Until that paragraph is proven false, nothing in sports in this region will approach the titillation in that possibility. Both teams’ players respect and like each other. The ownerships dislike each other and are in court proving just how much in a cable-TV-money food fight with tens of millions at stake. And the emotions of fans in the two cities fall all along the spectrum — from love ’em both, to love one, like the other, to love one, absolutely loathe the other. In other words, the stage is perfectly set.
A month ago, Orioles center fielder Adam Jones said to me: “The Nationals have got a great team. I think we’re going to see them again.” There’s only one way that can happen.
A week ago, Nats minor league director Bob Boone ruminated on what teams the Nats least wanted to face in the postseason. The Dodgers have Clayton Kershaw, the Cardinals outscored the Nats head-to-head, 25-12, this season and Oakland absolutely clubbed Washington, 21-4, in a three-game sweep in the spring when the Nats were injured. But, attracted by the fascination with what’s most difficult, Boone said: “If we get there, the O’s always play us tough. And not just this year.”
Where is “there?” Nobody ever says the words. Bad luck. But “there” is now dead ahead and clearly in view. Since the All-Star Game, the Nats and O’s have the two best records in baseball and the two best team ERAs, too. Washington has the best five-man starting rotation in the sport and the Orioles’ seven-man bullpen has a 2.12 ERA over its past 70 games. Baltimore has hit 55 more homers than any team in the playoffs, yet the Nats stand just one spot behind them in runs scored, eighth to ninth in MLB. Since late May, the Nats rank first, the O’s second in margin of victory, well ahead of everybody else.
The cream rose. And it was them.
This week, ESPN’s Jayson Stark polled 15 top MLB executives whose teams were not in the playoffs. An insane 12 of the 15 picked the Nats to go to the World Series and 11 picked them to win it. Their AL pennant pick, with seven of 15 votes, far ahead of any other team, was the Orioles.
The only place in baseball where a Nats-O’s World Series is still seen rationally, as perhaps a 20 percent possibility, with just as good a chance that one or both teams have a horrid quick crash, is in Washington and Baltimore. Well, it’s about time we cut that out. Everybody else sees how much fun we should be having, whether it pans out or not. Get out the silly hats and horns, for crying out loud.
West Coast money has installed the two Los Angeles teams as slight favorites in Las Vegas to win their pennants — both at 2-to-1. The Nats are 5-to-2 and the Orioles 3-to-1 to reach the series. Nobody at my house ever thought that last sentence would be typed. But in baseball, where momentum and hot pitchers are worshipped more than graven images, D.C. and Baltimore are now trendy and smart picks.
Diligent fans know the Tigers beat the Orioles five of six games this season. Detroit’s three Cy Young Award winning pitchers are supposed to be the worst possible first-round matchup for the Orioles and their $12 million five-man rotation. The Nats could also catch the Pirates in the first round — the second-hottest team in the NL behind the Nats. That’d be a donnybrook. So, by next week, without even a major upset, both Washington and Baltimore could be out of the tournament. But everybody knows “anything can happen in October,” so it’s not useful information.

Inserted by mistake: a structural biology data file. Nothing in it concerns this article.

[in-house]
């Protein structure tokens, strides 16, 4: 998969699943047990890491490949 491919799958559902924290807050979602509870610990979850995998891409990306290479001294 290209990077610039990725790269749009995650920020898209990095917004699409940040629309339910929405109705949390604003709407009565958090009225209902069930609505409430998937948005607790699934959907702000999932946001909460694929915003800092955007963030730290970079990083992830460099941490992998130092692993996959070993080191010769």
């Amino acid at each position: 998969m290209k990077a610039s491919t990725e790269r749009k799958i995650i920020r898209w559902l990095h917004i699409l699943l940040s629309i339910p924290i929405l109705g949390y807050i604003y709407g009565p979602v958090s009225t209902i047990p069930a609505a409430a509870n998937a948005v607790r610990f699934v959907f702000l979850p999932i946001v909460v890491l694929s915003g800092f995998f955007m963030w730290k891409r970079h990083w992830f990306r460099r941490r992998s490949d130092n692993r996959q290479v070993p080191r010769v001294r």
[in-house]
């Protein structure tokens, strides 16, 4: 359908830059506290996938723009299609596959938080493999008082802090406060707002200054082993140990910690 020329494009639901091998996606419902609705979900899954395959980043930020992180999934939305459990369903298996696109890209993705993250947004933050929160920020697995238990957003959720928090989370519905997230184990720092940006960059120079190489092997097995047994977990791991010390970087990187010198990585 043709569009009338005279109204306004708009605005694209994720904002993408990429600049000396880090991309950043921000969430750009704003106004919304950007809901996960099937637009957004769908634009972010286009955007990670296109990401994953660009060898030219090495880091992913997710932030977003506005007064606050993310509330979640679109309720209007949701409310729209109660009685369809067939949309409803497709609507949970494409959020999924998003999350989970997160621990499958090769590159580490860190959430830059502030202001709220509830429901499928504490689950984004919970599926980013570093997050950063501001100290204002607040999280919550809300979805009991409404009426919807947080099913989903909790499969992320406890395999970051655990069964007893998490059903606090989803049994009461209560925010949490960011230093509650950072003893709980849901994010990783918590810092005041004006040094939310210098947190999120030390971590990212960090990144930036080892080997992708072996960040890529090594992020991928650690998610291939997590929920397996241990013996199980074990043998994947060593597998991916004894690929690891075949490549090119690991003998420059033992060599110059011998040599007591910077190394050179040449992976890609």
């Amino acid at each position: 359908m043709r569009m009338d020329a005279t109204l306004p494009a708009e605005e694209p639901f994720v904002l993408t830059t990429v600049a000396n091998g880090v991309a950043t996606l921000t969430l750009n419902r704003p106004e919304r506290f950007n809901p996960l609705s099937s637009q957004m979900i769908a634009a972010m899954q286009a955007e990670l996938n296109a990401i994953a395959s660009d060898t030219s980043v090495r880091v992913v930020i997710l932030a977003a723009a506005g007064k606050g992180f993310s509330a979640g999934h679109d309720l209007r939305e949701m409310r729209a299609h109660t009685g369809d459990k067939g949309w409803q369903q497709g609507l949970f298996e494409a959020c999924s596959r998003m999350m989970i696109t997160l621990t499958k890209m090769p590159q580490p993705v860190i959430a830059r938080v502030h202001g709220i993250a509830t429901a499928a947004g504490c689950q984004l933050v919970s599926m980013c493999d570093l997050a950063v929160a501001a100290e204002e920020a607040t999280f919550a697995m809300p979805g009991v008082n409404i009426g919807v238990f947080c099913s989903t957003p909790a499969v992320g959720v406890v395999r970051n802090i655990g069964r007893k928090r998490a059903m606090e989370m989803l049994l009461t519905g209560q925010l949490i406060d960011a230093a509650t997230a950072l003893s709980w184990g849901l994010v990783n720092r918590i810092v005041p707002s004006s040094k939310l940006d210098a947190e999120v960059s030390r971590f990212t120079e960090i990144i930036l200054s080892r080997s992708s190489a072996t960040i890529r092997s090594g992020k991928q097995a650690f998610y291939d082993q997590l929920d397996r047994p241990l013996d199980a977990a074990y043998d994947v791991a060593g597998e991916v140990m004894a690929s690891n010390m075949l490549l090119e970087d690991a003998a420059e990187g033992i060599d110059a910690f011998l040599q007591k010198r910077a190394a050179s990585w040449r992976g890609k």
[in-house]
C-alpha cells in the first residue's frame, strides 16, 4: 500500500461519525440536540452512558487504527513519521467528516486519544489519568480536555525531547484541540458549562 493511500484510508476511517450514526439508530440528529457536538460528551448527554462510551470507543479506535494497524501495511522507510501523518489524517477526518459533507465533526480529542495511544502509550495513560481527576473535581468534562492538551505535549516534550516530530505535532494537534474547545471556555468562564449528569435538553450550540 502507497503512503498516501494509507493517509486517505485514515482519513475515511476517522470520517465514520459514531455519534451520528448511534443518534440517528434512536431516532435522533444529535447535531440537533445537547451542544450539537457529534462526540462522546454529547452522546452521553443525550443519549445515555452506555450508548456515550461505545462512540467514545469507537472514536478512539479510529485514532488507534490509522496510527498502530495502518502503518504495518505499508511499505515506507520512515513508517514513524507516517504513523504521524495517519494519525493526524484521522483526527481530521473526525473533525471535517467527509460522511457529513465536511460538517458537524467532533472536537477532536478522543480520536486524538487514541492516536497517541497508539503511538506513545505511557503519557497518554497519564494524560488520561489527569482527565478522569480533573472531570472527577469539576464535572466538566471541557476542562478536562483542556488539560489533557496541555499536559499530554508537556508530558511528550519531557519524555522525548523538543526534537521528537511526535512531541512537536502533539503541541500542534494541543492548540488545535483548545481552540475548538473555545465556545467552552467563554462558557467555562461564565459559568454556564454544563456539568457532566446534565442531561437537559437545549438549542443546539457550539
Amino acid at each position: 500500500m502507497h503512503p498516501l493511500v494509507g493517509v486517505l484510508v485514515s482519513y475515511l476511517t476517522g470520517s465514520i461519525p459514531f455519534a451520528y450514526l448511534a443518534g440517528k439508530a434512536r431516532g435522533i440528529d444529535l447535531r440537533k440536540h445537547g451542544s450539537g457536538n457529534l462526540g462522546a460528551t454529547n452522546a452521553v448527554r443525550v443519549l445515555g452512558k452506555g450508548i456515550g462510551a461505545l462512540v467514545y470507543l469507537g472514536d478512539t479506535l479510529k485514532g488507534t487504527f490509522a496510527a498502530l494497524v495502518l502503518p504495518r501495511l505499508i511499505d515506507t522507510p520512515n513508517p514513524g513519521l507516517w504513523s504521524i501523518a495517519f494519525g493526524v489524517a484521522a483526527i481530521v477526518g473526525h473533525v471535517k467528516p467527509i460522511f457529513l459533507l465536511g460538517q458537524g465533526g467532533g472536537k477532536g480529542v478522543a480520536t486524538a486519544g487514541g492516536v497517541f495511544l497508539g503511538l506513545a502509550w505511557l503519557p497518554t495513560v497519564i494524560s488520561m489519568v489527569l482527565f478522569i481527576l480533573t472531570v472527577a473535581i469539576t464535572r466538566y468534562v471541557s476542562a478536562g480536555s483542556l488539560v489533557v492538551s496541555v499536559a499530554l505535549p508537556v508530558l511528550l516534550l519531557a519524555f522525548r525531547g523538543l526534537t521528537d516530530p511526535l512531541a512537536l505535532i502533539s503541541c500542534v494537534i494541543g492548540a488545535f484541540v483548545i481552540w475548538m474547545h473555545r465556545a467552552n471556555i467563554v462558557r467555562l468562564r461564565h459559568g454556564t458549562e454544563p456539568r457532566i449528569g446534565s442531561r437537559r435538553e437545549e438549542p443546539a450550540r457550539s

What is pertinent? Grasping a sense of this moment. We could wait decades for a year when these teams, both financially healthy, but neither with New York or Los Angeles money, have such sane October hopes.
Of all the local sports prospects of my lifetime, nothing matches the fun index of an entire World Series played in ballparks 40 miles apart with as many as seven games jammed into nine days. In theory, more than 900,000 playoff tickets could be for sale in the two parks with more than 300,000 of them for a long World Series. For once, you might actually get to attend some of The Biggest Games.
I really don’t think that this region has ever seen anything like what this October could hold — if we are lucky.
How can anybody not wish for something that’s this ridiculously entertaining: drama building through three weeks of league playoffs, followed by day-after-day of World Series. You almost have to explain yourself if you don’t want to witness this outcome. Even if you hate the Orioles (or just their owner), or despise the Nats (come, come, do such villains exist?) don’t you want to crush the club you loathe on the stage where it pains them most? Family’s riven asunder. And you think politics gets bitter?
By Thursday, when the Orioles host those nasty Tigers, and Friday, when the Nats’ NL Division Series starts, all cart-before-the-horse thoughts, all temptations to “get ahead of ourselves” must be banished. If the Nats are thinking about the O’s, or the Birds of the Nats, they’re already halfway to a quick exit.
But we’ve still got a day — just one day — to fantasize.
Cross your fingers. Toes, too. There are three weeks of hurdles ahead. Something this much fun almost never comes to pass. Except that this time it actually might.
For more by Thomas Boswell, visit washingtonpost.com/boswell.